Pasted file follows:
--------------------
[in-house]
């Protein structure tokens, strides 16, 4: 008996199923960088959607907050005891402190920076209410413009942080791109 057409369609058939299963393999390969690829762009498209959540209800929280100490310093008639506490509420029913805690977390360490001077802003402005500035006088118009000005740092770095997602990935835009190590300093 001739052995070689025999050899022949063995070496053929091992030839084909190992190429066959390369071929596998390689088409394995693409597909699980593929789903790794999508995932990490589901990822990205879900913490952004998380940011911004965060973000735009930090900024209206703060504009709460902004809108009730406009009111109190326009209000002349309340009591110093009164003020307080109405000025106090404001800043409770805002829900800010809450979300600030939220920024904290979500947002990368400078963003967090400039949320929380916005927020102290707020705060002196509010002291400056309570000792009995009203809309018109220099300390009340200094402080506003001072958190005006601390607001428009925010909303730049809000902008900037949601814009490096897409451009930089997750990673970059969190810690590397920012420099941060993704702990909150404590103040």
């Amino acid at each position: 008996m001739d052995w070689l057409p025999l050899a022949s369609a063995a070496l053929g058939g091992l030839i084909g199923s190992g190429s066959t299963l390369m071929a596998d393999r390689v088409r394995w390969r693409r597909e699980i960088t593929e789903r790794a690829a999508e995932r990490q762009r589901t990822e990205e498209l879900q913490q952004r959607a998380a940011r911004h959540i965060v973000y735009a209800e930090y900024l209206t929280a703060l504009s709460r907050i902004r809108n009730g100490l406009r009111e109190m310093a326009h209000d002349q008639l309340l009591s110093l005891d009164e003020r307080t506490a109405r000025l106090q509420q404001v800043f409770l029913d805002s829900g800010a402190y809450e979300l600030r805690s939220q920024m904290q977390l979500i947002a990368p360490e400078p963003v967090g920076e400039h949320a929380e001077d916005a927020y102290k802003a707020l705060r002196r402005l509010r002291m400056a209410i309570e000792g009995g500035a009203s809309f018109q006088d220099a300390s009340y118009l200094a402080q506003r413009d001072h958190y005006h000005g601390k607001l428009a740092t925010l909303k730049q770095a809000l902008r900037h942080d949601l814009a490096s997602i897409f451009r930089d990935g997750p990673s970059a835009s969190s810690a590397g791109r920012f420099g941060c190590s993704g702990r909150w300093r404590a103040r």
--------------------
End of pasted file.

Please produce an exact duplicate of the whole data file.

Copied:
[in-house]
């Protein structure tokens, strides 16, 4: 008996199923960088959607907050005891402190920076209410413009942080791109 057409369609058939299963393999390969690829762009498209959540209800929280100490310093008639506490509420029913805690977390360490001077802003402005500035006088118009000005740092770095997602990935835009190590300093 001739052995070689025999050899022949063995070496053929091992030839084909190992190429066959390369071929596998390689088409394995693409597909699980593929789903790794999508995932990490589901990822990205879900913490952004998380940011911004965060973000735009930090900024209206703060504009709460902004809108009730406009009111109190326009209000002349309340009591110093009164003020307080109405000025106090404001800043409770805002829900800010809450979300600030939220920024904290979500947002990368400078963003967090400039949320929380916005927020102290707020705060002196509010002291400056309570000792009995009203809309018109220099300390009340200094402080506003001072958190005006601390607001428009925010909303730049809000902008900037949601814009490096897409451009930089997750990673970059969190810690590397920012420099941060993704702990909150404590103040």
């Amino acid at each position: 008996m001739d052995w070689l057409p025999l050899a022949s369609a063995a070496l053929g058939g091992l030839i084909g199923s190992g190429s066959t299963l390369m071929a596998d393999r390689v088409r394995w390969r693409r597909e699980i960088t593929e789903r790794a690829a999508e995932r990490q762009r589901t990822e990205e498209l879900q913490q952004r959607a998380a940011r911004h959540i965060v973000y735009a209800e930090y900024l209206t929280a703060l504009s709460r907050i902004r809108n009730g100490l406009r009111e109190m310093a326009h209000d002349q008639l309340l009591s110093l005891d009164e003020r307080t506490a109405r000025l106090q509420q404001v800043f409770l029913d805002s829900g800010a402190y809450e979300l600030r805690s939220q920024m904290q977390l979500i947002a990368p360490e400078p963003v967090g920076e400039h949320a929380e001077d916005a927020y102290k802003a707020l705060r002196r402005l509010r002291m400056a209410i309570e000792g009995g500035a009203s809309f018109q006088d220099a300390s009340y118009l200094a402080q506003r413009d001072h958190y005006h000005g601390k607001l428009a740092t925010l909303k730049q770095a809000l902008r900037h942080d949601l814009a490096s997602i897409f451009r930089d990935g997750p990673s970059a835009s969190s810690a590397g791109r920012f420099g941060c190590s993704g702990r909150w300093r404590a103040r």